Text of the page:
Project SportWagen TDI: GTI Front End Conversion and Lighting Upgrade

Sometime during the last seventy years, “a Volkswagen” rose to prominence and then fell out of favor as a standard unit of measure. A heavy piece of office furniture weighs as much as “a Volkswagen.” A mainframe computer was as large as “a Volkswagen.” Dolly Parton and … eh, you get the picture. So let us lapse back a generation or two and say that when the box arrived at VMG offices, it was the size of a Volkswagen.

The box, in this case, contained the next major update for our TDI SportWagen. TDIs have always fallen prey to Heisenberg’s Uncertainty Principle in the US – VW tries to define them as an enthusiast car (and why does our TDI have a flat-bottom steering wheel) but the reality isn’t there to support it, or they gain an enthusiast following, but aside from the TDI Cup Edition Jetta VW doesn’t offer anything stateside. If we wanted an enthusiast TDI wagon right here in the good ol’ US of A, we were going to have to do the hard work ourselves, and in this case it meant going taking a page from the holy grail of sporty TDIs – the European GTD Variant.


Fortunately for us, the GTD borrows heavily from the GTI parts bin, and for that we turned to our friends at Deutsche Auto Parts. After talking over our plan to simply upgrade the front grille and replace the appurtenant badges with GTD logos, Paul at DAP enthusiastically suggested a genuine GTD front-end conversion. Previously-convinced “You never go full refit,” we were persuaded to take the plunge. Just three days later, the box (that one the size of a Volkswagen) arrived at our office with everything we would need to perform a complete front-end swap, including a GTI bumper cover with its various grilles and strakes, the LED fog lights that we’d need to replace the stock filament bulbs, and the new wiring plugs for the LEDs, since the original fog light harness plugged directly into the bulb. Topping off the look, DAP sourced and sent us a European GTD honeycomb grille and both fender spears to complete the badging.

It’s at this point that we really need to tip our hats to Deutsche Auto Parts for indulging us. Not only did they send everything in felt-lined OEM shipping bags, but they also included everything down to the extra screws we’d need to mount up the fog lights. Given the tight turnaround we had to perform the swap, we simply couldn’t have done it if everything weren’t included.


We had the body shop scan a section of our wagon to make sure the color of the new bumper would match exactly, and while the cover was being painted and curing we began disassembling the old front end. Fortunately, DAP has a video (link here) for a headlight swap that shows step-by-step how to remove and install the grille and bumper, so we were able to run through the process visually before taking our car apart.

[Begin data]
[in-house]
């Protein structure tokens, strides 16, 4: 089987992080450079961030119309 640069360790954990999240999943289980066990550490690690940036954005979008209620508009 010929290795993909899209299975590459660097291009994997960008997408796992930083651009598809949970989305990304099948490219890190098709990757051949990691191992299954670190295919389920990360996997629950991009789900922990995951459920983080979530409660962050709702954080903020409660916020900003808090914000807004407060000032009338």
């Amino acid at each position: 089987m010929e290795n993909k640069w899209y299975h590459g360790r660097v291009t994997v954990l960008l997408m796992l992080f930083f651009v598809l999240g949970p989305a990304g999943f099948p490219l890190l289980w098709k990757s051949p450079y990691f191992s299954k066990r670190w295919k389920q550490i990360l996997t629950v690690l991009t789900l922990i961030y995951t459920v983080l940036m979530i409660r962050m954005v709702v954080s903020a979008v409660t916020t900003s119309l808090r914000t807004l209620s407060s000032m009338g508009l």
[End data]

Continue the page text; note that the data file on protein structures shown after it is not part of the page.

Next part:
With the painted bumper back in our possession, the car fell back together (let’s hear it for OEM parts!). There were a couple of concerns we had with the shape of the front air deflectors that funnel air from the grille into the condenser and radiator, but after holding the GTI bumper in place, we found that the fit was exact – every screw hole lined up, every shroud fit, and even the rebar is the same between the US-spec base bumper and the US-spec GTI bumper. The only thing we needed to do is to splice wiring for the fog lamps. The fitment is exactly as you’d expect from a factory piece, and we know it’ll hold up just as well as if it came from the factory this way.


Though our car was not equipped with the Volkswagen Lighting Package (blah, blah, poverty-spec, whatever), we thought this would be a great opportunity to upgrade the headlights. But as the GTI headlights come standard with a red stripe through them to match the GTI’s red-striped livery, they’d present a visual non sequitur when flanking the gray/chrome stripe on the GTD upper grille. So to round off the conversion, we decided the chrome-striped Golf R headlights would work best. Our friends at BEC Auto Parts were happy to supply a set of aftermarket replicas. Unlike other kits (and even the factory Golf R lights), which feature a reflector housing for the high-beam, the BEC-supplied lights use a projector assembly for both the low and high beams. To be honest, when the ‘brights’ are on, it’s hard to see any benefit to projector vs reflector. We just thought they looked cooler when running just DRLs. Once we figured out the ideal spot to mount the ballasts/igniters from the HID headlight kit, they popped right back, and used all the factory mounting hardware.


So, yeah. While the first modification most owners make is to debadge their VWs, we just re-badged ours, and in the most craven way possible. We’ve always been a little off like that. It’s not contagious, though – we think – so stop by the VWVortex booth at H2O International this weekend and see our TDI SportWagen, as well as our TSI SportWagen, in person!